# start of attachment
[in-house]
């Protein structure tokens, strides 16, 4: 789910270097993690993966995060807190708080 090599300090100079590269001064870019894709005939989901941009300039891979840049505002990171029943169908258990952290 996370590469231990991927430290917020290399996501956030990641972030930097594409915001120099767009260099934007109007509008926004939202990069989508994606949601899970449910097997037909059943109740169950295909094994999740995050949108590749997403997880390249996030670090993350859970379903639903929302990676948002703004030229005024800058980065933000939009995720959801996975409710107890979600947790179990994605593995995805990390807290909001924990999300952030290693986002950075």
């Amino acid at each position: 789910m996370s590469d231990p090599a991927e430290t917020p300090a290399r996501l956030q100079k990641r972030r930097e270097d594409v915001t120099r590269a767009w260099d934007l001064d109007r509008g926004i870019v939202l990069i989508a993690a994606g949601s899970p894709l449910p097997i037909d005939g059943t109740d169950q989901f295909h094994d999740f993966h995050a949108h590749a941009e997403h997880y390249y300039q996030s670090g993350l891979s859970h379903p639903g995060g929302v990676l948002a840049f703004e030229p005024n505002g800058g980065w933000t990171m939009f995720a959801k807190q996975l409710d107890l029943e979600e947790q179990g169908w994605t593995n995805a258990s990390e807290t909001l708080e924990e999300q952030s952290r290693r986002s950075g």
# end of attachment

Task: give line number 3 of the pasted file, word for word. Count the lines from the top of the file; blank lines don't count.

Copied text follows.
């Amino acid at each position: 789910m996370s590469d231990p090599a991927e430290t917020p300090a290399r996501l956030q100079k990641r972030r930097e270097d594409v915001t120099r590269a767009w260099d934007l001064d109007r509008g926004i870019v939202l990069i989508a993690a994606g949601s899970p894709l449910p097997i037909d005939g059943t109740d169950q989901f295909h094994d999740f993966h995050a949108h590749a941009e997403h997880y390249y300039q996030s670090g993350l891979s859970h379903p639903g995060g929302v990676l948002a840049f703004e030229p005024n505002g800058g980065w933000t990171m939009f995720a959801k807190q996975l409710d107890l029943e979600e947790q179990g169908w994605t593995n995805a258990s990390e807290t909001l708080e924990e999300q952030s952290r290693r986002s950075g």